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Birkenstock v Philippine Shoe Expo

Background
In 1994, the German company Birkenstock Orthopaedie Gmbh & Co., filed several trade mark
applications for its mark BIRKENSTOCK and its variants in the Philippines. To its surprise, Birkenstock
learned that its BIRKENSTOCK trade mark was already registered to a Philippine company called
Philippine Shoe Expo Marketing Corporation (Shoe Expo).
Birkenstock quickly filed actions for cancellation against the registered mark. While the cancellation case
was pending, Shoe Expo failed to file the required 10th year Declaration of Actual Use (DAU). Failure to
file the DAU results in the trade mark registrations being deemed withdrawn. Because of this, the
cancellation action filed by Birkenstock was dismissed for being moot and academic, paving the way for
its own trade mark applications to be allowed. Shoe Expo, not deterred by the cancellation of its
registration, filed oppositions to the trade mark applications of Birkenstock, on the grounds that it had
been using the mark BIRKENSTOCK for over 16 years in the Philippines and that it had re-applied for
said trade marks, and had also obtained copyright registration for the word BIRKENSTOCK in 1991.
The Bureau of Legal Affairs (BLA), adjudicating bureau of the Intellectual Property Office in the
Philippines (IPOPHL), consolidated the opposition actions, and on May 28 2008 issued a decision
sustaining ShoeExpos oppositions and rejecting the applications of Birkenstock based on the following:
(i) Shoe Expo was the prior user and adopter of the BIRKENSTOCK trade mark in the Philippines.
(ii) Birkenstock did not present evidence of actual use of the mark in the Philippines.
(iii) The marks of Birkenstock are not internationally well-known.
(iv) Birkenstock submitted only photocopies of its certificates of registrations from other countries which
were not considered admissible as evidence.

Action taken
Birkenstock appealed the BLA decision to the IPOPHL Director General (DG) who reversed the BLA, and
held that with the cancellation of Shoe Expos registrations, the reason to reject Birkenstocks applications
on the ground of prior registration no longer existed, and that the evidence presented showed that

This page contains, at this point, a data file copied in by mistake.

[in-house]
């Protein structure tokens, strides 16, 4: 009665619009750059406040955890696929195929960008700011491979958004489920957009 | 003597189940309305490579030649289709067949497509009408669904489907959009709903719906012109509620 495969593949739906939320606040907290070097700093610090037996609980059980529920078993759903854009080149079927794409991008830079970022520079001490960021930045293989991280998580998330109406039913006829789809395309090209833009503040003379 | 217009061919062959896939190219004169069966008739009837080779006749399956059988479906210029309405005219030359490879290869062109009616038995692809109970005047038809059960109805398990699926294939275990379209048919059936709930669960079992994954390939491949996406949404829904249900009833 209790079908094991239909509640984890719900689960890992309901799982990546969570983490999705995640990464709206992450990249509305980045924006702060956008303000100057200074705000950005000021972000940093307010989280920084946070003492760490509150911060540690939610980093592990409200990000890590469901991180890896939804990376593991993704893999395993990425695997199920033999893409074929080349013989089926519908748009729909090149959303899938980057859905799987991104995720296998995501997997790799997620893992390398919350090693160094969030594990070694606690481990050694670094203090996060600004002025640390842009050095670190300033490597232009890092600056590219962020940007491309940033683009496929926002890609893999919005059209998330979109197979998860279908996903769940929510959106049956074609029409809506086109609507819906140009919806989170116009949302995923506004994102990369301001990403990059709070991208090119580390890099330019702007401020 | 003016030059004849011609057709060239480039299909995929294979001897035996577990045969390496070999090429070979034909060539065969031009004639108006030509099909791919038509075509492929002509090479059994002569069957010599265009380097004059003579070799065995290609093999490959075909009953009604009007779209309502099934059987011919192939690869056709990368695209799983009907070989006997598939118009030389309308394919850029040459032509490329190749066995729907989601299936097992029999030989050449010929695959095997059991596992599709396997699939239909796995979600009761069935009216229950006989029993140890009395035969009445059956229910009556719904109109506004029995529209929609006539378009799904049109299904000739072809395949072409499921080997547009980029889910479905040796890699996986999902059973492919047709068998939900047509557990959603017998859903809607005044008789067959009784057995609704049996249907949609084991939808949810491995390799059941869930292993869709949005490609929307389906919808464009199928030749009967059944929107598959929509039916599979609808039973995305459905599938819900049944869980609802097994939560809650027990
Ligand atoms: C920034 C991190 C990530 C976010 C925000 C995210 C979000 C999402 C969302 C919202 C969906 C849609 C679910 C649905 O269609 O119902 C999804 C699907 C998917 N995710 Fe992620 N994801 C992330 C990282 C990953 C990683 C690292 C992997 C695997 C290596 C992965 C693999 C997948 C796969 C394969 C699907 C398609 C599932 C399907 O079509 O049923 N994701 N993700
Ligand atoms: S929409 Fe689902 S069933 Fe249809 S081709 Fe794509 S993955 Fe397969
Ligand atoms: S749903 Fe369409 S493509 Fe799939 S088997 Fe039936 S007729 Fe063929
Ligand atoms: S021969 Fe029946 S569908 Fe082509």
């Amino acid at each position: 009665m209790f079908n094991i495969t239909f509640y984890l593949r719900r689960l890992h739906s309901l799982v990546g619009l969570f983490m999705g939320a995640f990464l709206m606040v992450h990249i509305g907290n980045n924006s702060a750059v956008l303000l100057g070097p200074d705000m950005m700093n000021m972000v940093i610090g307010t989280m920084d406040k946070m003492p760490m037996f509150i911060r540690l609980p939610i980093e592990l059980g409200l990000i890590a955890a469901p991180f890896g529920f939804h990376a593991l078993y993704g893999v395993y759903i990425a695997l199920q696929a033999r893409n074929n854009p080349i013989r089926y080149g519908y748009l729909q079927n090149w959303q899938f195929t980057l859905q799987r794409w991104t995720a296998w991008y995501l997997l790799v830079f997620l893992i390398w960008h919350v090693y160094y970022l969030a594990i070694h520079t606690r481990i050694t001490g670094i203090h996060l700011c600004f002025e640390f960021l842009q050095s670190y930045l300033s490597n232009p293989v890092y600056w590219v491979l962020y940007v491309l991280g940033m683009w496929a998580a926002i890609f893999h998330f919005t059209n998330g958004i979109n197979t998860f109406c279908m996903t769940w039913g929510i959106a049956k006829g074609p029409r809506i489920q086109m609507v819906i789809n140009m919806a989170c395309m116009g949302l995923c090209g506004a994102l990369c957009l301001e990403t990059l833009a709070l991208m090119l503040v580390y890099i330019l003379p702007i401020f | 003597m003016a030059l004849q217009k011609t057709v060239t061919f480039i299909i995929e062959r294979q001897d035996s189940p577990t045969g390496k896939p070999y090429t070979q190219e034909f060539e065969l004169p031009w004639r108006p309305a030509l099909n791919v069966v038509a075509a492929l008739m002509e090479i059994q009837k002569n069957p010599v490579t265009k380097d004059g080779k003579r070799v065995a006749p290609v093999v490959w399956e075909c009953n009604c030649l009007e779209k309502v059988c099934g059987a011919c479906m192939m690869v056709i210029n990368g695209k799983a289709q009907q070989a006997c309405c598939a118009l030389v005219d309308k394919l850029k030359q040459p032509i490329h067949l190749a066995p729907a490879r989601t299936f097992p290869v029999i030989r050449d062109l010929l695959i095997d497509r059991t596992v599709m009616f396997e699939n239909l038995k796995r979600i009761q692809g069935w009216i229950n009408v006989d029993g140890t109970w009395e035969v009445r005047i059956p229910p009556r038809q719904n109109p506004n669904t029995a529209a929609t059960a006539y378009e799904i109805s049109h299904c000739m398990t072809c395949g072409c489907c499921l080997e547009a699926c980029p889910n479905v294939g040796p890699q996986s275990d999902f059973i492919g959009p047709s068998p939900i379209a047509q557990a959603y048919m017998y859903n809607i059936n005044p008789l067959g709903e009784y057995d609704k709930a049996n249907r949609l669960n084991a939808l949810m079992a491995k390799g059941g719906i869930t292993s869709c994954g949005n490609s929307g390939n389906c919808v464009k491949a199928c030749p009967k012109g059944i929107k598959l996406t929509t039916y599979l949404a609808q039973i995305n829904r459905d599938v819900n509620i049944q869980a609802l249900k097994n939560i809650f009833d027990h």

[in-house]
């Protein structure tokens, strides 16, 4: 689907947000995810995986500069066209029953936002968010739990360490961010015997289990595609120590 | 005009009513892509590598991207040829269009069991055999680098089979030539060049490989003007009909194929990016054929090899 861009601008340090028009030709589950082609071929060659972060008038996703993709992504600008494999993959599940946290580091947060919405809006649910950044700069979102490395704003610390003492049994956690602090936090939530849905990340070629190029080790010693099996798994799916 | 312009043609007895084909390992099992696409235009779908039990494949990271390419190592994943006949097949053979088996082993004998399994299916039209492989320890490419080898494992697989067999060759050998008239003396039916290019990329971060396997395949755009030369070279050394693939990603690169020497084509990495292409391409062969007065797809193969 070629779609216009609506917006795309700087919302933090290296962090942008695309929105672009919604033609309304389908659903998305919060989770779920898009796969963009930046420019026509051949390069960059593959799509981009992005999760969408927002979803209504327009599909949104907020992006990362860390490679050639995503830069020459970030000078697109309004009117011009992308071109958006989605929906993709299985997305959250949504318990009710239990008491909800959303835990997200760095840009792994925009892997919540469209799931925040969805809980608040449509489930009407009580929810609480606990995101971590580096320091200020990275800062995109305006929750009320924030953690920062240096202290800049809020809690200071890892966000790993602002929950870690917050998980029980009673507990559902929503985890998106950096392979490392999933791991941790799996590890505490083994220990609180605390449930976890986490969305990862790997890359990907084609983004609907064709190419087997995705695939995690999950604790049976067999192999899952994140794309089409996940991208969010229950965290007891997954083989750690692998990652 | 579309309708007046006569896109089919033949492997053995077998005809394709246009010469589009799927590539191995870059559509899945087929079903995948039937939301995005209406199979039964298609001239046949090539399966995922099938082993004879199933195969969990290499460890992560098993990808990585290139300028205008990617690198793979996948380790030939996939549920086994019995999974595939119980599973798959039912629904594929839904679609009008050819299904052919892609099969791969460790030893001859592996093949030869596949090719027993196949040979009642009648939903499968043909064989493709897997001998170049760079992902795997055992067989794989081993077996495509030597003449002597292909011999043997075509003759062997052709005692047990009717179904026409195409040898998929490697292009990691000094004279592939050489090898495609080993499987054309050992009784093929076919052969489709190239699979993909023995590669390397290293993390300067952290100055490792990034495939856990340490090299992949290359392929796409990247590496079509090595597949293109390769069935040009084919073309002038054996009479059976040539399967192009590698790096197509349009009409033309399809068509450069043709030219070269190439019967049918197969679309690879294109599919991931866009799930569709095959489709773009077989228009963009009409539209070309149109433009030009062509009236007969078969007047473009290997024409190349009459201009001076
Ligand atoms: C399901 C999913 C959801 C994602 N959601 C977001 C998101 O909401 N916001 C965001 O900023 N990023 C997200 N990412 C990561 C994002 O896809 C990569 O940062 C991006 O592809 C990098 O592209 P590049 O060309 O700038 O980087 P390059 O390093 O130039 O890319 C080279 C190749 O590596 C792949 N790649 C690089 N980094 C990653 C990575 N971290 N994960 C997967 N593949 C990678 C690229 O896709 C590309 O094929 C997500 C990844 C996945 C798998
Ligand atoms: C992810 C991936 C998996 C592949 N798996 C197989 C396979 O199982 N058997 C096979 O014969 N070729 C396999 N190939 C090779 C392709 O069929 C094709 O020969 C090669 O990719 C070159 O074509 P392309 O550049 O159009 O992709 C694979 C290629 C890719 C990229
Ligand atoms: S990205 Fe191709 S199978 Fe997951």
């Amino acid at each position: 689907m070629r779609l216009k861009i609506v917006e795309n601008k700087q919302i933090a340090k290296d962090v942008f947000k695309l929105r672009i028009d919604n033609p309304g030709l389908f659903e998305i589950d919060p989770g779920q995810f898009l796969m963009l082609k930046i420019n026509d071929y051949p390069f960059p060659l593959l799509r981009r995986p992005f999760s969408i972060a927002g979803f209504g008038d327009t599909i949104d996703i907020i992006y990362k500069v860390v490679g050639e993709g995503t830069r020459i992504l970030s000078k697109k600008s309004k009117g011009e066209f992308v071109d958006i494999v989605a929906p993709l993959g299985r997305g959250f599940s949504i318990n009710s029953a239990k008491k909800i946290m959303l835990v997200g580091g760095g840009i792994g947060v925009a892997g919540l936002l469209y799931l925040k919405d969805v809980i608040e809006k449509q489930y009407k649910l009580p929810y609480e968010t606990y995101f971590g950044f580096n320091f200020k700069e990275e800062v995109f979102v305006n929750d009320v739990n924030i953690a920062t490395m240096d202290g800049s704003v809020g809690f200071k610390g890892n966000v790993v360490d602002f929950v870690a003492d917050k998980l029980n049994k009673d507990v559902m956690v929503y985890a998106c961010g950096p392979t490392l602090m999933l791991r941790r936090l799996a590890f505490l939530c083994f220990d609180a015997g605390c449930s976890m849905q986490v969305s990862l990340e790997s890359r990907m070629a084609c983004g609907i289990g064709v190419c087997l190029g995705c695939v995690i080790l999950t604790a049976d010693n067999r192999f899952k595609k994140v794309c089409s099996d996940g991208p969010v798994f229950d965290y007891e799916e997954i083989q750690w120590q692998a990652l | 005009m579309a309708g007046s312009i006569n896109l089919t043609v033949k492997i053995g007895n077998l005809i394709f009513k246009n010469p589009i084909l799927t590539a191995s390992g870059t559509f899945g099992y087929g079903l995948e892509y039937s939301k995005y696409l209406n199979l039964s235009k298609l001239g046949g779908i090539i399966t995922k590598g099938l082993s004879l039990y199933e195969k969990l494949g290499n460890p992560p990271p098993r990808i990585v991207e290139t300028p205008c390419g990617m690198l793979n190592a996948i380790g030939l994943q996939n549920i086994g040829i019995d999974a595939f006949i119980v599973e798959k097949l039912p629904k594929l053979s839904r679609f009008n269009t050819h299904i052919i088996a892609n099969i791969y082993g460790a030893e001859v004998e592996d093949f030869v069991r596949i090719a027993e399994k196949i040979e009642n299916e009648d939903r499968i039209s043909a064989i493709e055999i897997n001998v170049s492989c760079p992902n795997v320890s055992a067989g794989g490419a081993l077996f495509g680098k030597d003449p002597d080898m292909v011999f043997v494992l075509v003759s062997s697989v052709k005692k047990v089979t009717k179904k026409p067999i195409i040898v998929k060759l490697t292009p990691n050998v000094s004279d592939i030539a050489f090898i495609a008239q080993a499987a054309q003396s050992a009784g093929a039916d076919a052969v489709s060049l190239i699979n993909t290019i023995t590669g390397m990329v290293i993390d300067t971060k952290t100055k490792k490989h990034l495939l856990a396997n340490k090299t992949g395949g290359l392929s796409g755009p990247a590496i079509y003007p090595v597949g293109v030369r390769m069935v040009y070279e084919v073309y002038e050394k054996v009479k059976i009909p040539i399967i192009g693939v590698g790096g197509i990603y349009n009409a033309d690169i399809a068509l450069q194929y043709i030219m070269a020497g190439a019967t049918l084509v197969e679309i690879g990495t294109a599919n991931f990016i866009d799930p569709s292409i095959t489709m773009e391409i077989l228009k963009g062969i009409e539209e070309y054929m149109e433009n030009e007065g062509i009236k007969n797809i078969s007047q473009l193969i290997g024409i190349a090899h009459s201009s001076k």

Birkenstock was the true and lawful owner and prior user of the mark BIRKENSTOCK. The DG
disregarded Shoe Expos copyright registration for the Birkenstock word since copyright and trade marks
are different forms of intellectual property rights and cannot be interchanged.
Dissatisfied, Shoe Expo appealed the DGs decision to the Court of Appeals (CA) which reinstated the
BLA decision. Birkenstock then appealed the CA decision to the Supreme Court.

Outcome

The Supreme Court, in its decision issued on November 20, 2013 (G.R. 194307), reversed the CA
decision and held the following:
(i) The photocopied documents submitted by Birkenstock were admissible in evidence since the IPOPHL
is not bound by strict rules of evidence, and moreover, the IPOPHL already had the original documents in
the earlier cancellation case.
(ii) The failure of Shoe Expo to file the DAU is tantamount to abandonment, hence, it had lost any right or
interest over the said mark.
(iii) Birkenstock had proven by clear and convincing evidence that it was the true owner of the mark, citing
evidence relating to the origin and history of the mark, and demonstrating that Shoe Expo registered an
identical mark in its name in bad-faith.
The Supreme Court emphasised that it is not the registration of a mark by itself which is the mode of
acquiring ownership since the applicant, if not the owner of the mark, has no right to apply for its
registration; it is the ownership of a mark that confers the right to register it. The Supreme Court also,
quoting the IPOPHL DG, stated that BIRKENSTOCK is obviously of German origin and is a highly
distinct and arbitrary mark, adding that it is very remote and incredible that two persons could coin the
same or identical mark for use in the same line of business without any plausible explanation from Shoe
Expo.
It must be noted that this case went through four stages of contentious litigation, from the BLA up to